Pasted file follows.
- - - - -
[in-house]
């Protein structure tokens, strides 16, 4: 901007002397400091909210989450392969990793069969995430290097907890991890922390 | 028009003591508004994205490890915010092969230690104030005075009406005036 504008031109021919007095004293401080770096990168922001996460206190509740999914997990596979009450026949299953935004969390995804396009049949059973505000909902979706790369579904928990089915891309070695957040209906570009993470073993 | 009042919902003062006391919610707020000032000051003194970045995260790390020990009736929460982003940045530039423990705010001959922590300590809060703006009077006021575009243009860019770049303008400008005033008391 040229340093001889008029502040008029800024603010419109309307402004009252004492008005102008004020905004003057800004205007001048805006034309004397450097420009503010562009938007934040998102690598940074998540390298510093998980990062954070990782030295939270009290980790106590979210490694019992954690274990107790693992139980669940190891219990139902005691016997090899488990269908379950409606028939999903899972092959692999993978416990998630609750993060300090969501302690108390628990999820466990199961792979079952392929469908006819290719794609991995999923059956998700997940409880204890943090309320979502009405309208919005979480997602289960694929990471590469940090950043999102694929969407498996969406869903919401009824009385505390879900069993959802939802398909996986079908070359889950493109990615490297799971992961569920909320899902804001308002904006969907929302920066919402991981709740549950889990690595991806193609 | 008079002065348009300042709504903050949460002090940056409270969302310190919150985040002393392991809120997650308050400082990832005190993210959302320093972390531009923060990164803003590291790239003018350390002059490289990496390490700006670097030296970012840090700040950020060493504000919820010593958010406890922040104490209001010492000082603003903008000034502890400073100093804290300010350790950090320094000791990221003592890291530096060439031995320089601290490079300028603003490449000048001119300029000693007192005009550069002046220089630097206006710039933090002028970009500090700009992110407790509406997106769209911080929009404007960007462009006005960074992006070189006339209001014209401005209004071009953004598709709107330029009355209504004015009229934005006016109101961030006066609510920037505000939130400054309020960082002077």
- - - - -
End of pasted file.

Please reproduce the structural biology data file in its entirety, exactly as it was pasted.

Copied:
[in-house]
């Protein structure tokens, strides 16, 4: 901007002397400091909210989450392969990793069969995430290097907890991890922390 | 028009003591508004994205490890915010092969230690104030005075009406005036 504008031109021919007095004293401080770096990168922001996460206190509740999914997990596979009450026949299953935004969390995804396009049949059973505000909902979706790369579904928990089915891309070695957040209906570009993470073993 | 009042919902003062006391919610707020000032000051003194970045995260790390020990009736929460982003940045530039423990705010001959922590300590809060703006009077006021575009243009860019770049303008400008005033008391 040229340093001889008029502040008029800024603010419109309307402004009252004492008005102008004020905004003057800004205007001048805006034309004397450097420009503010562009938007934040998102690598940074998540390298510093998980990062954070990782030295939270009290980790106590979210490694019992954690274990107790693992139980669940190891219990139902005691016997090899488990269908379950409606028939999903899972092959692999993978416990998630609750993060300090969501302690108390628990999820466990199961792979079952392929469908006819290719794609991995999923059956998700997940409880204890943090309320979502009405309208919005979480997602289960694929990471590469940090950043999102694929969407498996969406869903919401009824009385505390879900069993959802939802398909996986079908070359889950493109990615490297799971992961569920909320899902804001308002904006969907929302920066919402991981709740549950889990690595991806193609 | 008079002065348009300042709504903050949460002090940056409270969302310190919150985040002393392991809120997650308050400082990832005190993210959302320093972390531009923060990164803003590291790239003018350390002059490289990496390490700006670097030296970012840090700040950020060493504000919820010593958010406890922040104490209001010492000082603003903008000034502890400073100093804290300010350790950090320094000791990221003592890291530096060439031995320089601290490079300028603003490449000048001119300029000693007192005009550069002046220089630097206006710039933090002028970009500090700009992110407790509406997106769209911080929009404007960007462009006005960074992006070189006339209001014209401005209004071009953004598709709107330029009355209504004015009229934005006016109101961030006066609510920037505000939130400054309020960082002077």